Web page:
The competition project of renovating two central city blocks of Yuzhno-Sakhalinsk, developed by UNK project, won the nomination “Architectural and planning solutions of city construction”.
The Istituto Centrale per la Grafica in Rome presents Sergei Tchoban’s exhibition “Imprint of the future. Destiny of Piranesi’s City”. The exhibition includes four etchings, based on Roman architectural views of the XVIII century complemented by futuristic insertions, as well as a lot of drawings that investigate the same topic, at times quite expressively. The exhibition poses questions, but does not seem to give any answers. Since going to Rome is pretty problematic now, let’s at least examine the pictures.
In Search of Visual Clarity
In this article, we are reviewing a discussion devoted to the question of designing city space elements, which is quite complicated for the Russian expanses of land. The discussion was organized by the Genplan Institute of Moscow at the ArchMoscow convention in Gostiny Dvor.
The City of the Sun
Jointly designed by Sergey Tchoban and Vladimir Plotkin, the VTB Arena Park complex can arguably be considered the perfect experiment on solving the centuries-old controversy between traditional architecture and modernism. The framework of the design code, combined with the creative character of the plastique-based dialogue between the buildings, formed an all-but-perfect fragment of the city fabric.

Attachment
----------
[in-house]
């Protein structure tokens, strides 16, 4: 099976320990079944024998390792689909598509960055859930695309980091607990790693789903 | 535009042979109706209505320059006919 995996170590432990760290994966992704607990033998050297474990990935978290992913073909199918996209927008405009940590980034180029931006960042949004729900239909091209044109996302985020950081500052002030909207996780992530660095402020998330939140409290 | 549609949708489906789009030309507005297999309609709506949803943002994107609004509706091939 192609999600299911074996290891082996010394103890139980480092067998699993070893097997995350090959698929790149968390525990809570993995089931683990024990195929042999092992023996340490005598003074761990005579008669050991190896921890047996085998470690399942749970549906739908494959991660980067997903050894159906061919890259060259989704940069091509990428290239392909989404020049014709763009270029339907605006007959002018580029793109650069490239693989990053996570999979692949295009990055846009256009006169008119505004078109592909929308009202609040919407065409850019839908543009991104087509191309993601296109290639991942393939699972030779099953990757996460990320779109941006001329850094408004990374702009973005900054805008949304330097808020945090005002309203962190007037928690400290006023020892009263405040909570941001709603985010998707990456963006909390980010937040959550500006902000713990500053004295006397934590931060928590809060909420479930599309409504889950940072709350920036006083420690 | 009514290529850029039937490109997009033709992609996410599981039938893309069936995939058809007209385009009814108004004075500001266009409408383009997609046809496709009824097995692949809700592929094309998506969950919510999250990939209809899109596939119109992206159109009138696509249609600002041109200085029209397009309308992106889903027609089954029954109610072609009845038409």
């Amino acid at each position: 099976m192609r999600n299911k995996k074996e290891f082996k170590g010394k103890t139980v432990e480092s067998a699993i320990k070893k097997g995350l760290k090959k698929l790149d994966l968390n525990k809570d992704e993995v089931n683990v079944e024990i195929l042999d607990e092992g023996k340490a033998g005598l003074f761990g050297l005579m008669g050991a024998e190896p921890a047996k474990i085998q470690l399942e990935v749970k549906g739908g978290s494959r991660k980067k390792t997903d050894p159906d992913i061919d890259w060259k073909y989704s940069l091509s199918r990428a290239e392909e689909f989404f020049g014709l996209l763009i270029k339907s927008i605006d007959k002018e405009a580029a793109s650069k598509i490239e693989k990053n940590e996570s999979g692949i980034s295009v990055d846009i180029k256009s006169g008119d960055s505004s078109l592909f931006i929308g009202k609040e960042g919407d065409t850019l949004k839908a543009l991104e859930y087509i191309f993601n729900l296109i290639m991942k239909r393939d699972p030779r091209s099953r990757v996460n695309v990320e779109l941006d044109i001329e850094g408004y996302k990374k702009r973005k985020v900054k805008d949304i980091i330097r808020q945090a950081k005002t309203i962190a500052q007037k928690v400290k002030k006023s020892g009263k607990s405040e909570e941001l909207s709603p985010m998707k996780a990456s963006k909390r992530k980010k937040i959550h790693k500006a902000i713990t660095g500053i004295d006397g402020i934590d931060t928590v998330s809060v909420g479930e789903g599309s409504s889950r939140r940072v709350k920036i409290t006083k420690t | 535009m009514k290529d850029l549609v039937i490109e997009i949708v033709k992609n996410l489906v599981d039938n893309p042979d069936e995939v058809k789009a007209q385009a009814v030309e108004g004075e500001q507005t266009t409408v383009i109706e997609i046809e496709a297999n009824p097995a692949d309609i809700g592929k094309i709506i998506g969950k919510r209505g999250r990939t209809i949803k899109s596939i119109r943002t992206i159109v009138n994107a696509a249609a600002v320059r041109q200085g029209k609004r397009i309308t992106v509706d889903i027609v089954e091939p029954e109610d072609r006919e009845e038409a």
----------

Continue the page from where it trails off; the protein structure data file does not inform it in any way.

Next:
...The Other Was Just Railroad Gin*
In their project of the third stage of “Ligovsky City” housing complex, located in the industrial “gray” belt of Saint Petersburg, the KCAP & Orange Architects & A-Len consortium set before themselves a task of keeping up the genius loci by preserving the contours of the railroad and likening the volumes of residential buildings to railroad containers, stacked up at the goods unloading station.
Lions on Glass
While reconstructing the facades of Building 4 of Moscow Hospital #23, SPEECH architects applied a technique, already known from Saint Petersburg projects by Sergey Tchoban – cassettes with elements of classical architecture printed on glass. The project was developed gratis, as a help to the hospital.
Park of Sentiments
The project of “Romantic Park Tuchkov Buyan”, which was developed by the consortium of Studio 44 and WEST 8, and has won an international competition, combines sculptural landscape design and wooden structures, variety of spatial features and an eventful agenda, designed for diverse audience, with a beautiful and complex passeist idea of a palace park, meant to evoke thoughts and feelings.